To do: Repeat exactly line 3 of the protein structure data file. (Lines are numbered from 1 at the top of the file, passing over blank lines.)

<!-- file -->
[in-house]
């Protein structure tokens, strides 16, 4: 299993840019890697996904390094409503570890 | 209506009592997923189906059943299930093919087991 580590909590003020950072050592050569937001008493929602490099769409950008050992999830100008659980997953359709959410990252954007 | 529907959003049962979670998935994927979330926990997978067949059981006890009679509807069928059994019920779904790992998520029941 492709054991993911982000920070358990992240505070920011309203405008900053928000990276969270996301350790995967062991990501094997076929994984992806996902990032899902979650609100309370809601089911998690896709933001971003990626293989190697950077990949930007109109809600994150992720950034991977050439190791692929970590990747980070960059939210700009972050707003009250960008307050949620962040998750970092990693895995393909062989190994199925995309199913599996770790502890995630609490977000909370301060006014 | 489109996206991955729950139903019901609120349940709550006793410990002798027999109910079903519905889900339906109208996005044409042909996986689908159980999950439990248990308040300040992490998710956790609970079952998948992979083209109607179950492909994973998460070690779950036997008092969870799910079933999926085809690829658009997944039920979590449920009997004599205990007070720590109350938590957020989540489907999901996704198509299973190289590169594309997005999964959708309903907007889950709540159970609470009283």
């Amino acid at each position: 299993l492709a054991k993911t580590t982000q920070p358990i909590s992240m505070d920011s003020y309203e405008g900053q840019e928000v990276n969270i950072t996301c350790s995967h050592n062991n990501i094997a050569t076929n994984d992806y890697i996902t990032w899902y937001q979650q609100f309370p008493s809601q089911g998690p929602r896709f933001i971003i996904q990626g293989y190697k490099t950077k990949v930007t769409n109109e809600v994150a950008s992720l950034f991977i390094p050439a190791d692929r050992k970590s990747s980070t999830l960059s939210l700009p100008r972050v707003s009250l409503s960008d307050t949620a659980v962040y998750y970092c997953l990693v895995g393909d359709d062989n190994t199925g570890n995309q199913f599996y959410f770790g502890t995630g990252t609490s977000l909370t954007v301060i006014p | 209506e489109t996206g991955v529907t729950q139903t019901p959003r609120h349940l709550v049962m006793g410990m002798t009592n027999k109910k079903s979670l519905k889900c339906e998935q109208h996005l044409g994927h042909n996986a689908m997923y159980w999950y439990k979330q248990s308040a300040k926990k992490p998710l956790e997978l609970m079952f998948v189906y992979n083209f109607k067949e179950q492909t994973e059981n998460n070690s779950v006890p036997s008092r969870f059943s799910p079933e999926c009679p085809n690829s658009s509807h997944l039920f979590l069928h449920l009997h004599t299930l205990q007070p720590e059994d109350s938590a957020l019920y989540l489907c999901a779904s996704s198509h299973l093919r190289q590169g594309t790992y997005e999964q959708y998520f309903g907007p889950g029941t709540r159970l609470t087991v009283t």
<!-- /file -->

């Amino acid at each position: 299993l492709a054991k993911t580590t982000q920070p358990i909590s992240m505070d920011s003020y309203e405008g900053q840019e928000v990276n969270i950072t996301c350790s995967h050592n062991n990501i094997a050569t076929n994984d992806y890697i996902t990032w899902y937001q979650q609100f309370p008493s809601q089911g998690p929602r896709f933001i971003i996904q990626g293989y190697k490099t950077k990949v930007t769409n109109e809600v994150a950008s992720l950034f991977i390094p050439a190791d692929r050992k970590s990747s980070t999830l960059s939210l700009p100008r972050v707003s009250l409503s960008d307050t949620a659980v962040y998750y970092c997953l990693v895995g393909d359709d062989n190994t199925g570890n995309q199913f599996y959410f770790g502890t995630g990252t609490s977000l909370t954007v301060i006014p | 209506e489109t996206g991955v529907t729950q139903t019901p959003r609120h349940l709550v049962m006793g410990m002798t009592n027999k109910k079903s979670l519905k889900c339906e998935q109208h996005l044409g994927h042909n996986a689908m997923y159980w999950y439990k979330q248990s308040a300040k926990k992490p998710l956790e997978l609970m079952f998948v189906y992979n083209f109607k067949e179950q492909t994973e059981n998460n070690s779950v006890p036997s008092r969870f059943s799910p079933e999926c009679p085809n690829s658009s509807h997944l039920f979590l069928h449920l009997h004599t299930l205990q007070p720590e059994d109350s938590a957020l019920y989540l489907c999901a779904s996704s198509h299973l093919r190289q590169g594309t790992y997005e999964q959708y998520f309903g907007p889950g029941t709540r159970l609470t087991v009283t």